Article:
Regular or Overtime Work Hours

Regardless of whether an employer assigns an employee to train during work hours or off-the-clock, he must compensate the employee for their time. This means that if an employer tells an employee to go to a mandatory training meeting during the workday, the employee must be paid. Similarly, if an employer asks that an employee attend a training session after work, the employee must be paid overtime.

Example: Fabio manages a hair salon. He asks his employee, Saoirse, to stay after work to do a training course on cutting children’s hair. Saoirse does the training course. Fabio does not pay Saoirse because he says she did not do any actual work and was off-the-clock anyway. But because Fabio asked Saoirse to do the training, he must pay her overtime.

Training That Produces Value

Importantly, training that results in a product for the company must always be compensated. An employer cannot receive goods or services of value from unpaid training time. Many employers have gotten in trouble for not paying interviewees for labor provided during demonstrations. Employees that create something of value, which an employer then uses, have had their time stolen.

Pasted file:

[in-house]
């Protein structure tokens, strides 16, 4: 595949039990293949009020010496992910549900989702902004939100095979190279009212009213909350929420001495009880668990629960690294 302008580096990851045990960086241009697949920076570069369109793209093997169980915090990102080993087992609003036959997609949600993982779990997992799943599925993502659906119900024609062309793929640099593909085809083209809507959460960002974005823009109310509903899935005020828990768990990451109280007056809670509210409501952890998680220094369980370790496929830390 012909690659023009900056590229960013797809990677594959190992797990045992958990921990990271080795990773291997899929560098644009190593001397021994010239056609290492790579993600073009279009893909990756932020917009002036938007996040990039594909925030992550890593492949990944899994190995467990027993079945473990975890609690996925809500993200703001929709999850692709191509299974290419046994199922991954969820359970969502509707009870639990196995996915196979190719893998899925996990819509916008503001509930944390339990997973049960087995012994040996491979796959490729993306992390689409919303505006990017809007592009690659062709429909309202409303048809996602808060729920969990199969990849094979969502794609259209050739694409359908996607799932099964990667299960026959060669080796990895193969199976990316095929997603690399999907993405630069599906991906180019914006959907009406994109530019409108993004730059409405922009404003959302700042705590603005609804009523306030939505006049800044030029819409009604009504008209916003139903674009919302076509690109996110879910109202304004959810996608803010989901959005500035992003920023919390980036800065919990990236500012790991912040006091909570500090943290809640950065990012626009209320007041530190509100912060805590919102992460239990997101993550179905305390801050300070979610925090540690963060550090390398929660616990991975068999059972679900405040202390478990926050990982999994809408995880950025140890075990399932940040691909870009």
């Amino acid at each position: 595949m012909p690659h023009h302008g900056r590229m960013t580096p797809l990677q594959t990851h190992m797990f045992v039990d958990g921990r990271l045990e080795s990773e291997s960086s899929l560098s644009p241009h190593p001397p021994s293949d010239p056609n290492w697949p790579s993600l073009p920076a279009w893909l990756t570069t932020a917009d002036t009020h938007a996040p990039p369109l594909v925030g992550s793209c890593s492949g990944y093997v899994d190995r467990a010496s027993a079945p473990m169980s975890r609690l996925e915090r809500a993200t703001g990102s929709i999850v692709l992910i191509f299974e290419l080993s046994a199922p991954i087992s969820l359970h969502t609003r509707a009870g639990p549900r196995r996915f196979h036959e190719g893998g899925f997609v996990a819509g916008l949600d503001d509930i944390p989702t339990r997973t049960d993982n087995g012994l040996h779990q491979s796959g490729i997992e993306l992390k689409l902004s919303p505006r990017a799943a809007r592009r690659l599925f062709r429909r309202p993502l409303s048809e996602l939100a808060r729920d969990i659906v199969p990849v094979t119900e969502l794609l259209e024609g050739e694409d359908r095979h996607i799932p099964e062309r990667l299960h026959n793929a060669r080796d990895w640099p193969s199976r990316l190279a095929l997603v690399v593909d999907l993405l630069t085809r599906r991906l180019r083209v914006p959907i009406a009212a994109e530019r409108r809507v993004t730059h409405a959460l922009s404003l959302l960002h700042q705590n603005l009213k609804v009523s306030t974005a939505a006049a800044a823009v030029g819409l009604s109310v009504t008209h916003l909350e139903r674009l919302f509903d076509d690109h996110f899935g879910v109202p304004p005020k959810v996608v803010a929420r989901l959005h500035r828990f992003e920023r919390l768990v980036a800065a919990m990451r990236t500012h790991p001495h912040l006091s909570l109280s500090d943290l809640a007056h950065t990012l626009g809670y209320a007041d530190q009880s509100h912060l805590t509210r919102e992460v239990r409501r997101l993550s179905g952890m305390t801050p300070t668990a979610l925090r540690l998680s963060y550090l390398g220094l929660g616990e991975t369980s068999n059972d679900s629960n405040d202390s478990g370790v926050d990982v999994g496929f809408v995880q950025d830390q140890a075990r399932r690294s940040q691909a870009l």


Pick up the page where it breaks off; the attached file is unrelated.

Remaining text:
Example: Hattie is interviewing for a political think tank. During the interview process, the employer asks her to write an essay examining the economic relationship between Russia and the West. Hattie spends three days writing a well-researched essay, which she then submits to the employer. The employer ends up hiring Hattie, and he then uploads her essay onto the company blog. Hattie is thrilled until she learns that she will not be paid for those three days she spent writing the essay. Under California law, Hattie’s boss is illegally stealing her time. Because unpaid training is illegal, he must pay her for the three days of “training,” or demonstration, since she performed work of value for the company.